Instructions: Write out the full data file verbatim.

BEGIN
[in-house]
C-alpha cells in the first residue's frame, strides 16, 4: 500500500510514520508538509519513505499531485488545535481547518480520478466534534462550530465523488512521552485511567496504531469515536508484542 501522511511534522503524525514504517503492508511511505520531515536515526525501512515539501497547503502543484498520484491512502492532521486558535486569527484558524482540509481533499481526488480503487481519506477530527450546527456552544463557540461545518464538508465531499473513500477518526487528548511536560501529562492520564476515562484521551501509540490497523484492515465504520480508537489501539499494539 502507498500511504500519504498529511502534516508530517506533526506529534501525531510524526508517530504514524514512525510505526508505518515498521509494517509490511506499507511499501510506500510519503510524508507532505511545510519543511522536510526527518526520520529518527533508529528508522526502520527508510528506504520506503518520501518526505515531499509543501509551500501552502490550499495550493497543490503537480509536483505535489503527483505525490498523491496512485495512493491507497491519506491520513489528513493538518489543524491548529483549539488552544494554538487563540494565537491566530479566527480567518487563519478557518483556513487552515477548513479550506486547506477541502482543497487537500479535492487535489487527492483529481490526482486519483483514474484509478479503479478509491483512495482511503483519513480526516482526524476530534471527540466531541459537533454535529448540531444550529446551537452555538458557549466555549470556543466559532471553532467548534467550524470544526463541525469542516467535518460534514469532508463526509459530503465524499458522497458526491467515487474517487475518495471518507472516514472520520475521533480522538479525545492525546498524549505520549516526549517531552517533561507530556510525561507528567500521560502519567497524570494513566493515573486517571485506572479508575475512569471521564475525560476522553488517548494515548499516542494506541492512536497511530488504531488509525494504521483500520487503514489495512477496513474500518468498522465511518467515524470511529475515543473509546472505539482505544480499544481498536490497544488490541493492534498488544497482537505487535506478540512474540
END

[in-house]
C-alpha cells in the first residue's frame, strides 16, 4: 500500500510514520508538509519513505499531485488545535481547518480520478466534534462550530465523488512521552485511567496504531469515536508484542 501522511511534522503524525514504517503492508511511505520531515536515526525501512515539501497547503502543484498520484491512502492532521486558535486569527484558524482540509481533499481526488480503487481519506477530527450546527456552544463557540461545518464538508465531499473513500477518526487528548511536560501529562492520564476515562484521551501509540490497523484492515465504520480508537489501539499494539 502507498500511504500519504498529511502534516508530517506533526506529534501525531510524526508517530504514524514512525510505526508505518515498521509494517509490511506499507511499501510506500510519503510524508507532505511545510519543511522536510526527518526520520529518527533508529528508522526502520527508510528506504520506503518520501518526505515531499509543501509551500501552502490550499495550493497543490503537480509536483505535489503527483505525490498523491496512485495512493491507497491519506491520513489528513493538518489543524491548529483549539488552544494554538487563540494565537491566530479566527480567518487563519478557518483556513487552515477548513479550506486547506477541502482543497487537500479535492487535489487527492483529481490526482486519483483514474484509478479503479478509491483512495482511503483519513480526516482526524476530534471527540466531541459537533454535529448540531444550529446551537452555538458557549466555549470556543466559532471553532467548534467550524470544526463541525469542516467535518460534514469532508463526509459530503465524499458522497458526491467515487474517487475518495471518507472516514472520520475521533480522538479525545492525546498524549505520549516526549517531552517533561507530556510525561507528567500521560502519567497524570494513566493515573486517571485506572479508575475512569471521564475525560476522553488517548494515548499516542494506541492512536497511530488504531488509525494504521483500520487503514489495512477496513474500518468498522465511518467515524470511529475515543473509546472505539482505544480499544481498536490497544488490541493492534498488544497482537505487535506478540512474540